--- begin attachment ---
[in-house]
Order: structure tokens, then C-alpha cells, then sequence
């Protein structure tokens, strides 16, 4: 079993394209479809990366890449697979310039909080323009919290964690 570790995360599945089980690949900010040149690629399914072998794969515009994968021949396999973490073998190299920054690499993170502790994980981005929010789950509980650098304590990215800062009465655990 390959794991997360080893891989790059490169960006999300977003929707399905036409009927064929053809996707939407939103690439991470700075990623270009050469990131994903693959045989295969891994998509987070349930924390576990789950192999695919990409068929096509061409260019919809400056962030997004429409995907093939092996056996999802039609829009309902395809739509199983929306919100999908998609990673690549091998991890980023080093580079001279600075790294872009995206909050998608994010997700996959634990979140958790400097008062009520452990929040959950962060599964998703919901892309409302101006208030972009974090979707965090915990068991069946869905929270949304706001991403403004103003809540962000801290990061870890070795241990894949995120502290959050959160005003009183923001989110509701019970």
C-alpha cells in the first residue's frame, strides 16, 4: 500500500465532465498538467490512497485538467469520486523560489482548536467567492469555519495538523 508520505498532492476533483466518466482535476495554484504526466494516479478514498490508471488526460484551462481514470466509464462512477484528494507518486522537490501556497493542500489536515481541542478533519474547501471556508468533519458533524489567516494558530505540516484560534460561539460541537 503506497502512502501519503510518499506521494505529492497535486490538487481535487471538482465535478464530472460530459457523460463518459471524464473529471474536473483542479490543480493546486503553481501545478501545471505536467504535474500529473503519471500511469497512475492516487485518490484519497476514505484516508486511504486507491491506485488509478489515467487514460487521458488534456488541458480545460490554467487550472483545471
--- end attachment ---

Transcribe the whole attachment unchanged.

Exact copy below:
[in-house]
Order: structure tokens, then C-alpha cells, then sequence
């Protein structure tokens, strides 16, 4: 079993394209479809990366890449697979310039909080323009919290964690 570790995360599945089980690949900010040149690629399914072998794969515009994968021949396999973490073998190299920054690499993170502790994980981005929010789950509980650098304590990215800062009465655990 390959794991997360080893891989790059490169960006999300977003929707399905036409009927064929053809996707939407939103690439991470700075990623270009050469990131994903693959045989295969891994998509987070349930924390576990789950192999695919990409068929096509061409260019919809400056962030997004429409995907093939092996056996999802039609829009309902395809739509199983929306919100999908998609990673690549091998991890980023080093580079001279600075790294872009995206909050998608994010997700996959634990979140958790400097008062009520452990929040959950962060599964998703919901892309409302101006208030972009974090979707965090915990068991069946869905929270949304706001991403403004103003809540962000801290990061870890070795241990894949995120502290959050959160005003009183923001989110509701019970």
C-alpha cells in the first residue's frame, strides 16, 4: 500500500465532465498538467490512497485538467469520486523560489482548536467567492469555519495538523 508520505498532492476533483466518466482535476495554484504526466494516479478514498490508471488526460484551462481514470466509464462512477484528494507518486522537490501556497493542500489536515481541542478533519474547501471556508468533519458533524489567516494558530505540516484560534460561539460541537 503506497502512502501519503510518499506521494505529492497535486490538487481535487471538482465535478464530472460530459457523460463518459471524464473529471474536473483542479490543480493546486503553481501545478501545471505536467504535474500529473503519471500511469497512475492516487485518490484519497476514505484516508486511504486507491491506485488509478489515467487514460487521458488534456488541458480545460490554467487550472483545471